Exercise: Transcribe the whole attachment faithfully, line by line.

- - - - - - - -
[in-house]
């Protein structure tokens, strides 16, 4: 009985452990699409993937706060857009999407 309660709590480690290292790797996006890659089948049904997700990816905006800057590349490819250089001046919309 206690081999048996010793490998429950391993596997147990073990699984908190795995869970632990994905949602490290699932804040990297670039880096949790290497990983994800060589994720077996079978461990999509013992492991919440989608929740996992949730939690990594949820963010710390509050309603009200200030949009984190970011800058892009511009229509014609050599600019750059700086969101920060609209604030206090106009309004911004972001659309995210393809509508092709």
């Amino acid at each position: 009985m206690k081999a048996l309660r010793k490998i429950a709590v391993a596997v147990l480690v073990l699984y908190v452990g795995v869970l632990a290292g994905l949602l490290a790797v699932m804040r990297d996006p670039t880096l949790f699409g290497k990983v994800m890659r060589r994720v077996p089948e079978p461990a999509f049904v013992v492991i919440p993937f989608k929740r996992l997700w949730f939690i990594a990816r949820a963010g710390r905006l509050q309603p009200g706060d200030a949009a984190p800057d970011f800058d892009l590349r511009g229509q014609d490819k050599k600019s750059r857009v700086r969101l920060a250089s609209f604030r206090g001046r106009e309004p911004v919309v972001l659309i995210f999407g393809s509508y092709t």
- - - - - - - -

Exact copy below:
[in-house]
């Protein structure tokens, strides 16, 4: 009985452990699409993937706060857009999407 309660709590480690290292790797996006890659089948049904997700990816905006800057590349490819250089001046919309 206690081999048996010793490998429950391993596997147990073990699984908190795995869970632990994905949602490290699932804040990297670039880096949790290497990983994800060589994720077996079978461990999509013992492991919440989608929740996992949730939690990594949820963010710390509050309603009200200030949009984190970011800058892009511009229509014609050599600019750059700086969101920060609209604030206090106009309004911004972001659309995210393809509508092709």
């Amino acid at each position: 009985m206690k081999a048996l309660r010793k490998i429950a709590v391993a596997v147990l480690v073990l699984y908190v452990g795995v869970l632990a290292g994905l949602l490290a790797v699932m804040r990297d996006p670039t880096l949790f699409g290497k990983v994800m890659r060589r994720v077996p089948e079978p461990a999509f049904v013992v492991i919440p993937f989608k929740r996992l997700w949730f939690i990594a990816r949820a963010g710390r905006l509050q309603p009200g706060d200030a949009a984190p800057d970011f800058d892009l590349r511009g229509q014609d490819k050599k600019s750059r857009v700086r969101l920060a250089s609209f604030r206090g001046r106009e309004p911004v919309v972001l659309i995210f999407g393809s509508y092709t």